Assessing Community College Student Knowledge in the Liberal Arts.Report as inadecuate




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This paper describes an assessment of community college student knowledge in the liberal arts at two-year colleges in Southern California. A survey instrument with multiple choice questions covering five liberal arts subject areas was distributed to 4,200 students in randomly selected classes at ten colleges. More than 2,500 questionnaires were returned, for a 60% response rate. Key findings include: (1) an association between age and performance in the content areas was observed--older students tended to score higher in English and lower on the mathematics section, which may indicate that living longer and having more exposure to cultural and written materials enhances scores in English; (2) there was a positive relationship between the number of units students had completed in a subject area and the scores obtained on the corresponding section of the test, a relationship that was especially strong in science classes but less significant for humanities classes; (3) students' self-assessments of their abilities in liberal arts subjects were remarkably accurate, showing that community college students are realistic about their academic skills. Appended are: student demographics survey items; a list of sub disciplines and sample questions; and a table illustrating discriminating power of subject area test sections. (Contains 10 references, 9 tables, and 2 figures.) (CB)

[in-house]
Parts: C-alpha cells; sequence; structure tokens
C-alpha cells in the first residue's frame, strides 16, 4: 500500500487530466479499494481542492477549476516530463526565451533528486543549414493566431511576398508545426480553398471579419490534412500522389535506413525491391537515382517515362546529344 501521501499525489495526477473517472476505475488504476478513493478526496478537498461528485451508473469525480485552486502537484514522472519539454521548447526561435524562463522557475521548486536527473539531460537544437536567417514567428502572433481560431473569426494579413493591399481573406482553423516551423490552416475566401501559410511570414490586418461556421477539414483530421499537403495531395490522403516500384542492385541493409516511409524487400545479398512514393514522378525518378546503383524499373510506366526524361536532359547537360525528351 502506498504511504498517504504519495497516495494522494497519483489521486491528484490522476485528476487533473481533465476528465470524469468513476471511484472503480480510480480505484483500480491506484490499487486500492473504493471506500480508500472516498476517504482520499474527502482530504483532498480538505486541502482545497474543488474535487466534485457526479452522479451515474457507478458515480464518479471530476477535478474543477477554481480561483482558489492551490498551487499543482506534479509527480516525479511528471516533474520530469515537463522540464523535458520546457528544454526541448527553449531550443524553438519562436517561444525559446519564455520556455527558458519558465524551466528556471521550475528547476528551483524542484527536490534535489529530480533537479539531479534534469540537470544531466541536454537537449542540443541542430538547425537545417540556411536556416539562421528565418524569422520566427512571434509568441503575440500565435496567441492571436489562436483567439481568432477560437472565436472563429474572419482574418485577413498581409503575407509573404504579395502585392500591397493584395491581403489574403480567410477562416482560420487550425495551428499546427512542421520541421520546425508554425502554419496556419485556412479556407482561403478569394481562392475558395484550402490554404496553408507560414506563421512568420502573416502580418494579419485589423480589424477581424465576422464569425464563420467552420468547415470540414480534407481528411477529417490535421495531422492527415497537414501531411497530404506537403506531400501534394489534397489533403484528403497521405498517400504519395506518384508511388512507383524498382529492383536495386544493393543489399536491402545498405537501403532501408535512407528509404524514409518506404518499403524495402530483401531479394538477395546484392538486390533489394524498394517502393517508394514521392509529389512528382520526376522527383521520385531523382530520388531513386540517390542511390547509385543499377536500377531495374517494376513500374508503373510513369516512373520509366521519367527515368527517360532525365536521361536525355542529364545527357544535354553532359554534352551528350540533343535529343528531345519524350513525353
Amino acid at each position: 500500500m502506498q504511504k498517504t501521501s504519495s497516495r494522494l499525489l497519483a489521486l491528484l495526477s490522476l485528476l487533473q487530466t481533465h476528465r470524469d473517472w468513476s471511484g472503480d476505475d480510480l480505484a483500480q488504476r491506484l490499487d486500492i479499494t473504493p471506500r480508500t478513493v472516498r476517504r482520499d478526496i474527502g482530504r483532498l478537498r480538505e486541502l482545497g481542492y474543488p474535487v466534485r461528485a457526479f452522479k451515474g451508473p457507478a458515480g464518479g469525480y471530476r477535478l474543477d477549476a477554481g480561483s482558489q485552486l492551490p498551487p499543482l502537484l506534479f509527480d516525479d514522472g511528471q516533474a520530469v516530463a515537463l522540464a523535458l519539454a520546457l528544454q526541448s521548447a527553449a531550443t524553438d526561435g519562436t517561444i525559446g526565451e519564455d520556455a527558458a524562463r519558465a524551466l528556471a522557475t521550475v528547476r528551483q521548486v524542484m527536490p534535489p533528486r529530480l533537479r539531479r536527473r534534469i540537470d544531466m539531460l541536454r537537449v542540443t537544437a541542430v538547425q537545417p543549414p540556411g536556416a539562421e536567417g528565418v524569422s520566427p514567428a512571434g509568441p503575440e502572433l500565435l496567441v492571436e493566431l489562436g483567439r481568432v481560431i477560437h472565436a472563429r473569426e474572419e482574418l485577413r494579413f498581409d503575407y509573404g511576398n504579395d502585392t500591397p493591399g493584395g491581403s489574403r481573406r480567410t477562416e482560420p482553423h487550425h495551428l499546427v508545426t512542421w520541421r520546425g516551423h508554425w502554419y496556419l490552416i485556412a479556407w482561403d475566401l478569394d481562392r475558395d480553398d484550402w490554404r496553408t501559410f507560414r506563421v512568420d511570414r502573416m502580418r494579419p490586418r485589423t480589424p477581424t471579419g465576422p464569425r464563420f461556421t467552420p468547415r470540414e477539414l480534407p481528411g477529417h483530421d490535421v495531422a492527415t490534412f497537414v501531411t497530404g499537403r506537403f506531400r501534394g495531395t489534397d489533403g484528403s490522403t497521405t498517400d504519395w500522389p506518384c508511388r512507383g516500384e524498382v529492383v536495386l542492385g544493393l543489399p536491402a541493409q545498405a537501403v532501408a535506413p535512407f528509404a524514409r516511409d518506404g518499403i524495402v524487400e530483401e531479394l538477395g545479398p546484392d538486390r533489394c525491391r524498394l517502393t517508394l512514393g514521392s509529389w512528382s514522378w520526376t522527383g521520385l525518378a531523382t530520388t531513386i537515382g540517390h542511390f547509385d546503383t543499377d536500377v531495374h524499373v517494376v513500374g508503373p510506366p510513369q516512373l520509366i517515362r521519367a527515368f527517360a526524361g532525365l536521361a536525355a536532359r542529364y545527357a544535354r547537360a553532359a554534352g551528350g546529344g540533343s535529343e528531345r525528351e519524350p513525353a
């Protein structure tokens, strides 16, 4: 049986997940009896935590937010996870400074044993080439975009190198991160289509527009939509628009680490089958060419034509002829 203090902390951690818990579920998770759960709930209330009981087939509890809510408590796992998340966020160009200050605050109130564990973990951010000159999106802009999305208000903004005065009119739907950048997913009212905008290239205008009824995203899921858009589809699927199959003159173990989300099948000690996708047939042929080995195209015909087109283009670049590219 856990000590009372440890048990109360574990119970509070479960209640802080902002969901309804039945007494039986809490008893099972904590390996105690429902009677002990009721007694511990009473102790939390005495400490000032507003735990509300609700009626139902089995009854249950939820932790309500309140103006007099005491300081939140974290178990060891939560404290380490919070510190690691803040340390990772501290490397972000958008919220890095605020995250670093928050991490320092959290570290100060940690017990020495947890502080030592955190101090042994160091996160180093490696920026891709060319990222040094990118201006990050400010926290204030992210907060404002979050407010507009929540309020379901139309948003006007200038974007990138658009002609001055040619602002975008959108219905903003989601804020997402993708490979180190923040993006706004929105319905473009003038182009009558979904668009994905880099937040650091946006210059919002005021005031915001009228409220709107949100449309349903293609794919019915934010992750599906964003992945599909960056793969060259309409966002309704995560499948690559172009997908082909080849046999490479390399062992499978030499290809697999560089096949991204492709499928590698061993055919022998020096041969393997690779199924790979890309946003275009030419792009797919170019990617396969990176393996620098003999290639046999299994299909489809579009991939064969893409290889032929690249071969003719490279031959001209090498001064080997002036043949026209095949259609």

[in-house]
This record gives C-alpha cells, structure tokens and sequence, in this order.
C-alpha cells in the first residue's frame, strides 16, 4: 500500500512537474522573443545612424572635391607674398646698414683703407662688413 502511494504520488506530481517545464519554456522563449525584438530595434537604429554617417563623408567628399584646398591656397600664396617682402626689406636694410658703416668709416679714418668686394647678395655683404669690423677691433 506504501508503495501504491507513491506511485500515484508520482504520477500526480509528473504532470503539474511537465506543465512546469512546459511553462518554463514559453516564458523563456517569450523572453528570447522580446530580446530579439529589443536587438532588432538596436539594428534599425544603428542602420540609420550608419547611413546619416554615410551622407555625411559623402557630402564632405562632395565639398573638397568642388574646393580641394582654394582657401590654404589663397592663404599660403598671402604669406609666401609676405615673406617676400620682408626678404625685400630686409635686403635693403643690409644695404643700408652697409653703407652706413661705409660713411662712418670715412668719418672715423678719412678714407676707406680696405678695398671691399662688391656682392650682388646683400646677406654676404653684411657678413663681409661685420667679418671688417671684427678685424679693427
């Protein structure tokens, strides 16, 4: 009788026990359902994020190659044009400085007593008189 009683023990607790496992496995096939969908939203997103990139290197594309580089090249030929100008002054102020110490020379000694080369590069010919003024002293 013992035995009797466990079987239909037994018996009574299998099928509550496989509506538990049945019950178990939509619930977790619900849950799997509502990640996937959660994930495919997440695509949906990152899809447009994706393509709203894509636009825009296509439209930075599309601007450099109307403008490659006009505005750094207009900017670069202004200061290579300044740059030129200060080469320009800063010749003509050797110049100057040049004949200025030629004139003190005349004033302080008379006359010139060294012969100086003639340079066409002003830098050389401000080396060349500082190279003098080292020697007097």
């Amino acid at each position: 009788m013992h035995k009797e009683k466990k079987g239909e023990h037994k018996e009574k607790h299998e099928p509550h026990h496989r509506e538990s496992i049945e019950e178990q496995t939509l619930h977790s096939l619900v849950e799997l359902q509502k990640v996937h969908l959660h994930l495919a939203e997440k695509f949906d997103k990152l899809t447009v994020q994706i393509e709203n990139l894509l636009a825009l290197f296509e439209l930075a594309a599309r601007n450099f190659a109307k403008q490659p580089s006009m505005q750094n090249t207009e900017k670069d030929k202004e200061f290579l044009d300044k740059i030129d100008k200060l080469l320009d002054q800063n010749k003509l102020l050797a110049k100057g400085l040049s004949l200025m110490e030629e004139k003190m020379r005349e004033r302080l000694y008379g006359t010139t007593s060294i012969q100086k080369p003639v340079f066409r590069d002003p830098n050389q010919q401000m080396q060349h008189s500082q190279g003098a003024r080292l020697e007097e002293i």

Descriptors: Community Colleges, Educational Assessment, Individual Testing, Knowledge Level, Liberal Arts, Outcomes of Education, Student Evaluation, Two Year College Students, Two Year Colleges











Author: Cohen, Arthur M.; Schuetz, Pam; Chang, June C.; Plecha, Michelle D.

Source: https://eric.ed.gov/?q=a&ft=on&ff1=dtySince_1992&pg=5396&id=ED469896







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